Thursday, January 31, 2013

Kill, Baby, Kill

Guest post by Ernie S. Toopy, Professor of Eisegesis. (All opinions are his own and do not reflect the views of NonModern)

What Would Jesus Do? That is the most important question we can ask ourselves. And, we will find that we almost always have the answer within us, with a little help from Scripture. As believers, we naturally have the inclinations and “gut instinct” to know what Jesus’ approach would be in almost any situation. He was the ultimate good person.

Take the gun control issue as an n example. What would Jesus do? It is almost certain that He would own a gun. Probably more than one. Possibly semi-automatic at that. For those of you pacifists out there, we should probably site a passage before appealing to logic and reason.

It is true that when Jesus sent the disciples out as “lambs among wolves” in Luke 10, that he ordered them to go empty-handed. However, in Luke 22:35-38, as He prepared the disciples for his departure, he told them to go buy swords. Had they had guns in that day, we can be sure He would have had them buy guns.

It is often the world against believers. This is what we were told to expect. Do we expect God to intervene and protect His people, when they could take measures to defend themselves? Could it be that God would allow His people to face a world of violence and danger without the means to defend themselves?

Think about all of the time that has been wasted trying to convince people to believe the name of Jesus. Back in the days the Catholic Church used gunpoint in their efforts to convert the world whole continents were transformed in just a few years.

Some of the most evil powers the world has had to face have only been able to exert their influence after guns were taken out of the hands of good people. On the other hand, it is good, Christian nations with armed citizenry that have been able to hold even greater evil at bay. It may very well be the answer to the world’s problems. Go sell a cloak and buy one today!

…or, maybe that is all crazy talk.

Tuesday, January 29, 2013

"Twin Peaks" (Season 1)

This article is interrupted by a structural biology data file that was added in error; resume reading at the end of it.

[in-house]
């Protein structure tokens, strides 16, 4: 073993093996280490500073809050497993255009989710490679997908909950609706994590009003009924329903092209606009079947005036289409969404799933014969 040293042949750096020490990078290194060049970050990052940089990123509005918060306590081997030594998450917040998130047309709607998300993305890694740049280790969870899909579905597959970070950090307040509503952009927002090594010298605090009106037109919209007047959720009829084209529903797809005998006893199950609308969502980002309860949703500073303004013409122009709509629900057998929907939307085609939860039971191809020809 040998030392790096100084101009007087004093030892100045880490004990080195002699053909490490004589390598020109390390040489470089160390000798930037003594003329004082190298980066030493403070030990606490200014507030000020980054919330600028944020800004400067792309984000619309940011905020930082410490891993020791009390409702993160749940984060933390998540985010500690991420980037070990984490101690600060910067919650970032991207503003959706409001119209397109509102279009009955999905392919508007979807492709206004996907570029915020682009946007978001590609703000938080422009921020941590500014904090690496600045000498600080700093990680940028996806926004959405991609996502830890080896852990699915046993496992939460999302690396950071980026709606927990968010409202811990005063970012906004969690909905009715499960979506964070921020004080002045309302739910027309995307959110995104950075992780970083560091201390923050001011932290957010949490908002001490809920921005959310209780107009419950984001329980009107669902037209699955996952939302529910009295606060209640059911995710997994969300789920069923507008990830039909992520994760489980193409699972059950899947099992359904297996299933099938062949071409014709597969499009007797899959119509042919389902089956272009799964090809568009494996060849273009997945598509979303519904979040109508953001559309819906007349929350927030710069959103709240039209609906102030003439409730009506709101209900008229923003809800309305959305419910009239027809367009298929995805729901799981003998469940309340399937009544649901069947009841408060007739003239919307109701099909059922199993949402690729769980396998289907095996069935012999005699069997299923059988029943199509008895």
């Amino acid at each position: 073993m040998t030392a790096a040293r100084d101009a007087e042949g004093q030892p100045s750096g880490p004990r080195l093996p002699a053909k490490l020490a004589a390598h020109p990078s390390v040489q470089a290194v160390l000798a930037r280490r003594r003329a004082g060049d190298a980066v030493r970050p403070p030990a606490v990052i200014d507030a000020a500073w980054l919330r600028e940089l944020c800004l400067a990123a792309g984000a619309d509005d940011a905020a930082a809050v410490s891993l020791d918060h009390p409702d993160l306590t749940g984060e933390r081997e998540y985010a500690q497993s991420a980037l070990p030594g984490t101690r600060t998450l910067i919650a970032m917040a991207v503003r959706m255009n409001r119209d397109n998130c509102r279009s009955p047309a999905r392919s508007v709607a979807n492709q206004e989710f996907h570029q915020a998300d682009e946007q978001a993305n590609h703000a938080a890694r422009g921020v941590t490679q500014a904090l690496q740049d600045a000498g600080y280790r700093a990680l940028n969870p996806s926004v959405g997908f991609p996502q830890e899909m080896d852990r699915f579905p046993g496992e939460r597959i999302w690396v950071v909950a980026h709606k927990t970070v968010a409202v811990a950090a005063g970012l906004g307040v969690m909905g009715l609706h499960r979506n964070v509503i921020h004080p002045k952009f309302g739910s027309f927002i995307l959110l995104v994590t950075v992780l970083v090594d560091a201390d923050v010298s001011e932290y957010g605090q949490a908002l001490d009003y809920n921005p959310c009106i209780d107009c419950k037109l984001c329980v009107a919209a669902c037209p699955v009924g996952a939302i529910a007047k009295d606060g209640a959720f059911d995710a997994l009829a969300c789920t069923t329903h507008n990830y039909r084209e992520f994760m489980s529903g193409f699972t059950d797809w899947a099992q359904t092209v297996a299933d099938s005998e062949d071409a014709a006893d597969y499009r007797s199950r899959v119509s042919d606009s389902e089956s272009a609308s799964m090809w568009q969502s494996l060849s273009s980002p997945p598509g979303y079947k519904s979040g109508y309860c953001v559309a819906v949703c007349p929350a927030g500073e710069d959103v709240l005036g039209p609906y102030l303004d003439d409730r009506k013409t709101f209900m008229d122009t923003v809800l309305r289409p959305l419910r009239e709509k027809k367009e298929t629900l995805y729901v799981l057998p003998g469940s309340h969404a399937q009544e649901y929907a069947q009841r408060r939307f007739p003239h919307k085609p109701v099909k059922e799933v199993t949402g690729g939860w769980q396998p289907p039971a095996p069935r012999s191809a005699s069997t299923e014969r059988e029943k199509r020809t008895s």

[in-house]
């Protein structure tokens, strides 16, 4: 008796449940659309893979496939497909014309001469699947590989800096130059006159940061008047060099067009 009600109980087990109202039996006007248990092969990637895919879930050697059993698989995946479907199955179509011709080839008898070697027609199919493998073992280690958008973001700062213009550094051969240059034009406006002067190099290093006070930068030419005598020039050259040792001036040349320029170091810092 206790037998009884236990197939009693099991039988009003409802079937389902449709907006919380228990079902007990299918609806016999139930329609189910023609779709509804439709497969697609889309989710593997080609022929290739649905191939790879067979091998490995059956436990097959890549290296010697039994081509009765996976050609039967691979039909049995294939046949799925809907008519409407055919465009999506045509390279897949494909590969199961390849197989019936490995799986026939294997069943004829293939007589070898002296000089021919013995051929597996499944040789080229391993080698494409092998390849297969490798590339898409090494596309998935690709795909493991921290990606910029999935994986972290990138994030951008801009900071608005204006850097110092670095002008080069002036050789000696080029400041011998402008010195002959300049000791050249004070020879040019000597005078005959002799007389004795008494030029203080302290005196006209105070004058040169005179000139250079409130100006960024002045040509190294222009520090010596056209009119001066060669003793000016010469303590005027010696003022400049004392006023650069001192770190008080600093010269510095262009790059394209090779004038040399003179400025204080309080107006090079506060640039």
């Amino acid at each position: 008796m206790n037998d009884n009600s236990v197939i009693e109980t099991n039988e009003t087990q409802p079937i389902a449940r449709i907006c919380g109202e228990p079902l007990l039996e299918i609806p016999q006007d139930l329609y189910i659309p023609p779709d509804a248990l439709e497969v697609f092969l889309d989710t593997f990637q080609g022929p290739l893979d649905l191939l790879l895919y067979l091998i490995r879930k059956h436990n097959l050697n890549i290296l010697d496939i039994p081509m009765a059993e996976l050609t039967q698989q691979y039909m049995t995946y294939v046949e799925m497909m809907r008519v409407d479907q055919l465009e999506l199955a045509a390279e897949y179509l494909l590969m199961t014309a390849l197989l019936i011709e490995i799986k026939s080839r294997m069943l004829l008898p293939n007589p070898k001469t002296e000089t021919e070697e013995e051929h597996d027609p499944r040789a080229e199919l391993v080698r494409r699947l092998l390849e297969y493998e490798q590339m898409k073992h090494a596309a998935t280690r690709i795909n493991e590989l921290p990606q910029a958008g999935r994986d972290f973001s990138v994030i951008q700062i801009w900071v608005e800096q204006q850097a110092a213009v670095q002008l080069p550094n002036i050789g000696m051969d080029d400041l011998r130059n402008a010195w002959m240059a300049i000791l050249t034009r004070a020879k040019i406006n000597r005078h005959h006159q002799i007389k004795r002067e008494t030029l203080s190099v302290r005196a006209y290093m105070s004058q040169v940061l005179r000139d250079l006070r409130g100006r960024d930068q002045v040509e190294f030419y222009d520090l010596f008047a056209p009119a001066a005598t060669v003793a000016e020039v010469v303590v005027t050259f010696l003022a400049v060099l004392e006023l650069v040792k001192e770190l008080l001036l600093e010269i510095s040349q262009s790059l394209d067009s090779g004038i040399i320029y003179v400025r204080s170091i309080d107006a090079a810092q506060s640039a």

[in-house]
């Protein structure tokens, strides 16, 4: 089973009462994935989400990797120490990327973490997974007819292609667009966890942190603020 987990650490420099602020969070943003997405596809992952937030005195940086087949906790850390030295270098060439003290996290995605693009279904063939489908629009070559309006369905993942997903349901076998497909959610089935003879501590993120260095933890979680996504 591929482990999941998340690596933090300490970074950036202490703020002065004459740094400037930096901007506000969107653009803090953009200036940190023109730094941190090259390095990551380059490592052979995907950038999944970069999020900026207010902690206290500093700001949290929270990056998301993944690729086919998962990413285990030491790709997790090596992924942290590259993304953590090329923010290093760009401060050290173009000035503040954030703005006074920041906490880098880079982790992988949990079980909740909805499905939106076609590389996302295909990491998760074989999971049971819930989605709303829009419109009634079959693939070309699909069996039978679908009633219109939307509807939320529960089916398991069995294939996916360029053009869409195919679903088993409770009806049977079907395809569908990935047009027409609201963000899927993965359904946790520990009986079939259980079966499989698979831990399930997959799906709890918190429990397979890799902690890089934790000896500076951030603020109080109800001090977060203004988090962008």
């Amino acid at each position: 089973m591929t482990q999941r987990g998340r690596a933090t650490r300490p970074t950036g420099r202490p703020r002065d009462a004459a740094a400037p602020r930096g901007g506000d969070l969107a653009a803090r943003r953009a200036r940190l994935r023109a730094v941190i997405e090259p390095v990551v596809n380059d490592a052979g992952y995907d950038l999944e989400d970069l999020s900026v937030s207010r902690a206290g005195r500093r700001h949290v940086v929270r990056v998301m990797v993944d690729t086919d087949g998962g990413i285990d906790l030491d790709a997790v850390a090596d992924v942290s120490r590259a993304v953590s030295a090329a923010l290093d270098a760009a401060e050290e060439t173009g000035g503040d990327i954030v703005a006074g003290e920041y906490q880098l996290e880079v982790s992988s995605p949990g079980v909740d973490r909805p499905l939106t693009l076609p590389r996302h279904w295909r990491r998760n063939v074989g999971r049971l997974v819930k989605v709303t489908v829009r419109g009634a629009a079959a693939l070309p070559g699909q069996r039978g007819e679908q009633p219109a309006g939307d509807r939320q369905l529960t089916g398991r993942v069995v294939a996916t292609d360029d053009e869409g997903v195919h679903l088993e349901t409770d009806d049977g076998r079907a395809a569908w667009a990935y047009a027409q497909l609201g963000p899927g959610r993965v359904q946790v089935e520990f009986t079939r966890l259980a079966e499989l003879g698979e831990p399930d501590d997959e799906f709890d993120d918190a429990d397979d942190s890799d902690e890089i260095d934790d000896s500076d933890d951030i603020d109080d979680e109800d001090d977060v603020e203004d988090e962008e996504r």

“Twin Peaks” has long been on my to-see list of television shows for several reasons. It is seen as a precursor of the sort of show that I really like on TV these days. It has a reputation for being weird. It is a mystery. It belongs to that period of recent pop-culture history that I completely missed by being in another culture. The co-creator and writer of this show was the writer of one of my favorite guilty pleasure books of all time. The episode of the “Autopilot!” podcast dedicated to it made it sound like must-see-TV. So, when I found it on DVD for pocket change, I decided it was time to dive in.

Monday, January 28, 2013

No Privilege in Leadership (1 Timothy 4:11-16)

[11] Command and teach these things. [12] Let no one despise you for your youth, but set the believers an example in speech, in conduct, in love, in faith, in purity. [13] Until I come, devote yourself to the public reading of Scripture, to exhortation, to teaching. [14] Do not neglect the gift you have, which was given you by prophecy when the council of elders laid their hands on you. [15] Practice these things, immerse yourself in them, so that all may see your progress. [16] Keep a close watch on yourself and on the teaching. Persist in this, for by so doing you will save both yourself and your hearers.

This passage is often quoted in a way that probably violates the intention with which Paul wrote it. As a person who was called upon by churches at a very young age to serve in a variety of capacities, I know I was often directed to it. The idea most people lend this text is: “You are called by God! Don’t let anyone tell you that you don’t know what you are doing! Embrace the authority you have been given!”

The truth be told, we often don’t know what we are doing. This is true even when we are old and experienced, but it is certainly true when we are young, immature, and haven’t done much of anything to inform our decisions and actions. It is perhaps most applicable when a person is fresh out of seminary and holds a degree in their hand that tells them they have all the answers that an ivory tower can give.

Friday, January 25, 2013

"John Dies at the End" (2012)

There is a tremendous value to be found in society’s hecklers, the satirists. They point out the problems in society that should be obvious. If they do their job right, they expose our blind spots in a way that causes us to laugh at ourselves. In spite of what some of them may think they are not infallible oracles of truth, but they usually merit consideration. Writers like Douglas Adams or Terry Pratchett spring to mind. Jason Pargin AKA David Wong, the mind behind the book and film “John Dies at the End” is not in this class.

It is too bad too, because he shows some promise. He has a quirky way of looking at things, and a habit of teasing us with interesting ideas that are barely brushed upon in the narrative, but that is where comparisons end. Adams and Pratchett have things they want to say about the real world and use disarming humor and wit to do so. Pargin seems to have no other goal aside from exploring weird ideas.

Thursday, January 24, 2013

Live and Learn

It is amazing how prone we are to inertness. Our tendency is to stagnate. Even though life is all about growth and change, given our druthers we would rather remain the way we are. We want to sit, to sleep. We love the rut.